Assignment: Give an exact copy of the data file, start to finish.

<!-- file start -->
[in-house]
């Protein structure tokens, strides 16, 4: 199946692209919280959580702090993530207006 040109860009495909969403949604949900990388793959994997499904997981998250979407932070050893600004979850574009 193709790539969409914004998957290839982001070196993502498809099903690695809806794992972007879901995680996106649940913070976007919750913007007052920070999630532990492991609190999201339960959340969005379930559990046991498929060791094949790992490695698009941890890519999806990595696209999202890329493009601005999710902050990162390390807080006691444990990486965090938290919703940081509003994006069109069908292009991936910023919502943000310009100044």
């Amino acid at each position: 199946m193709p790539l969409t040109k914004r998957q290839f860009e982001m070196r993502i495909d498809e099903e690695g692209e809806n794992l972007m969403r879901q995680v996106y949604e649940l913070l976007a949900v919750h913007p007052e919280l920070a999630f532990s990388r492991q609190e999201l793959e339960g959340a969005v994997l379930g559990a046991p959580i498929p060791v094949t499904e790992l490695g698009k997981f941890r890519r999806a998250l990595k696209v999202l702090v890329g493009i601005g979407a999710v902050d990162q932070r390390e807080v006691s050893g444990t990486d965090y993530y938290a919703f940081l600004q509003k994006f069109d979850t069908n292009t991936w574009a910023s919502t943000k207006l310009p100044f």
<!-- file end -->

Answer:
[in-house]
């Protein structure tokens, strides 16, 4: 199946692209919280959580702090993530207006 040109860009495909969403949604949900990388793959994997499904997981998250979407932070050893600004979850574009 193709790539969409914004998957290839982001070196993502498809099903690695809806794992972007879901995680996106649940913070976007919750913007007052920070999630532990492991609190999201339960959340969005379930559990046991498929060791094949790992490695698009941890890519999806990595696209999202890329493009601005999710902050990162390390807080006691444990990486965090938290919703940081509003994006069109069908292009991936910023919502943000310009100044």
């Amino acid at each position: 199946m193709p790539l969409t040109k914004r998957q290839f860009e982001m070196r993502i495909d498809e099903e690695g692209e809806n794992l972007m969403r879901q995680v996106y949604e649940l913070l976007a949900v919750h913007p007052e919280l920070a999630f532990s990388r492991q609190e999201l793959e339960g959340a969005v994997l379930g559990a046991p959580i498929p060791v094949t499904e790992l490695g698009k997981f941890r890519r999806a998250l990595k696209v999202l702090v890329g493009i601005g979407a999710v902050d990162q932070r390390e807080v006691s050893g444990t990486d965090y993530y938290a919703f940081l600004q509003k994006f069109d979850t069908n292009t991936w574009a910023s919502t943000k207006l310009p100044f």